Intentional Change

we must be the change we wish to see in the world, gandhi

This image was actually a design I used in my job last year when we made student service day t-shirts. When I had my “farewell party” of sorts, my former staff and students all wore the shirts and covered up a key letter with tape to make it say “be the Chang,” which was very endearing. Anyway…

This is another quote for my Quotes & Images series that means a lot to me. It emphasizes how we cannot be just hopers, wishers, and dreamers, but we must also act. And it’s not about getting other people to change, it’s about starting with ourselves; demonstrating what’s possible in hopes that others will catch on. Because if we are not willing to make the sacrifices for a better tomorrow ourselves, how can we ask someone else to do it?

The quote also has a convicting, personal note to it. I usually think of it in terms of big picture, world-changing things but it’s also relevant to the “smaller” stuff. Have you ever witnessed another person complaining about how someone else should stop doing this or that, when ironically, the very behavior they are criticizing is one that they regularly do themselves? Do you ever wonder if you Image credit: GirlfromParis.tk (tumblr via pinterest)do this? I do… I’m also curious if there is a correlation between the negative comments we make (or thoughts we think) about others and our own short-falls that are somehow related but that we’re not aware of. I’m trying to pay more attention when I get frustrated with peoples’ behaviors and ask myself honestly if I am not also guilty of similar shortcomings. As it says in Mathew 7: “You hypocrite, first take the plank out of your own eye, and then you will see clearly to remove the speck from your brother’s eye.” Kind of harsh words. But sometimes we need to hear them. So here’s to more introspection, self-awareness, and working on ourselves before criticizing others. One of my New Year’s resolutions is to be less critical and more encouraging of others. Science Daily reports:

“researchers found a person’s tendency to describe others in positive terms is an important indicator of the positivity of the person’s own personality traits. They discovered particularly strong associations between positively judging others and how enthusiastic, happy, kind-hearted, courteous, emotionally stable and capable the person describes oneself and is described by others.”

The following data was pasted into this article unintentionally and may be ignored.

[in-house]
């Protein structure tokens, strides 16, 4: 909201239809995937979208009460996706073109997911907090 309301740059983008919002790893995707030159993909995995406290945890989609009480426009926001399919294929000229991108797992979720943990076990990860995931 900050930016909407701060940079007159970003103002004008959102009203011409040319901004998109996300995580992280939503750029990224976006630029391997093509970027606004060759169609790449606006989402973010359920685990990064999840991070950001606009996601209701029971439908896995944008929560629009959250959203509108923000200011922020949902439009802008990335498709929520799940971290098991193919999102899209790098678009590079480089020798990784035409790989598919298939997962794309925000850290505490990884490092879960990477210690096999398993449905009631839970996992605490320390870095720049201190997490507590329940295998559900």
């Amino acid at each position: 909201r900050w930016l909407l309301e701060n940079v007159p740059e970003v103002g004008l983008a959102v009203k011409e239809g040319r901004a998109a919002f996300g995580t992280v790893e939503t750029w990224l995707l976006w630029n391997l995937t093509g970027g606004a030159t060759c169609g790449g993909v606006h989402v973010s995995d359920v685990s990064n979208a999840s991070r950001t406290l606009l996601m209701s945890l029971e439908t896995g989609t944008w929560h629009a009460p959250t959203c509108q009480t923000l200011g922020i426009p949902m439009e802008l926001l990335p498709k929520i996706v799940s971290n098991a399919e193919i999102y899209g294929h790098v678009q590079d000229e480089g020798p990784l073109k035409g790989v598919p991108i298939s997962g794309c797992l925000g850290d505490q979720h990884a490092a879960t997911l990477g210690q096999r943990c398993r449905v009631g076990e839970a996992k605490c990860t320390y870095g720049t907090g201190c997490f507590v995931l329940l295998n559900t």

-M

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5 thoughts on “Intentional Change

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  1. Thanks for stopping by my blog. It looks like we are similarly dedicated to service in the community…although it looks like yours takes a much more international path! Very exciting!

    I love the t-shirt that you had made; that quote is such an important one to remember. But it’s easier said than done. I feel like a lot of my students believe in this on a hypothetical level but have a hard time actually integrating community-based work into their daily lives. Have you seen this? Any tips for combatting it and to moving people from understanding the issues/problems to making this work a way of life?

    1. Hi Zapoura! Thanks for your comment. Yes, I think we do share a similar commitment. I dream of some day creating an organization that encourages people (Americans) to become more involved, active, educated, inspired…
      As for your questions, I think learning to care about issues and wanting to understand problems is the first step. Some people would rather not think about the world outside of their bubble. But unless the issues are personal, meaning you are personally affected by their outcomes (either directly or, perhaps more often, because someone you know is a part of that community), then you aren’t as likely to fight for change or sustain a lasting battle. In my experience, for students of “privilege,” the personal connection often comes from direct service, service-learning trips, and things like that because they don’t have much chance to interact with different communities otherwise.
      I just read a book (really cheap on Amazon/kindle) called Building Powerful Community Organizations by Michael Jacoby Brown, which talks about ways to get folks to take “the next step” in community change. Where I used to work, we always had service-related leadership positions, committees/clubs, and events available for students to get involved in. Sometimes all it takes is a mentor suggesting that they would be good at/enjoy doing such-and-such for them to give it a try. More often than not, students that got plugged in where their interests and skills were helpful, got “hooked.”
      Anyway, that’s my two cents. Would love to hear more of your thoughts!
      -M

  2. I think I do tend to point out the faults in others that are the same glaring problems with which I need to deal in my own life. Also, you’re right–small things do matter and can add up to big differences. Keep up the good work!

    Lynn

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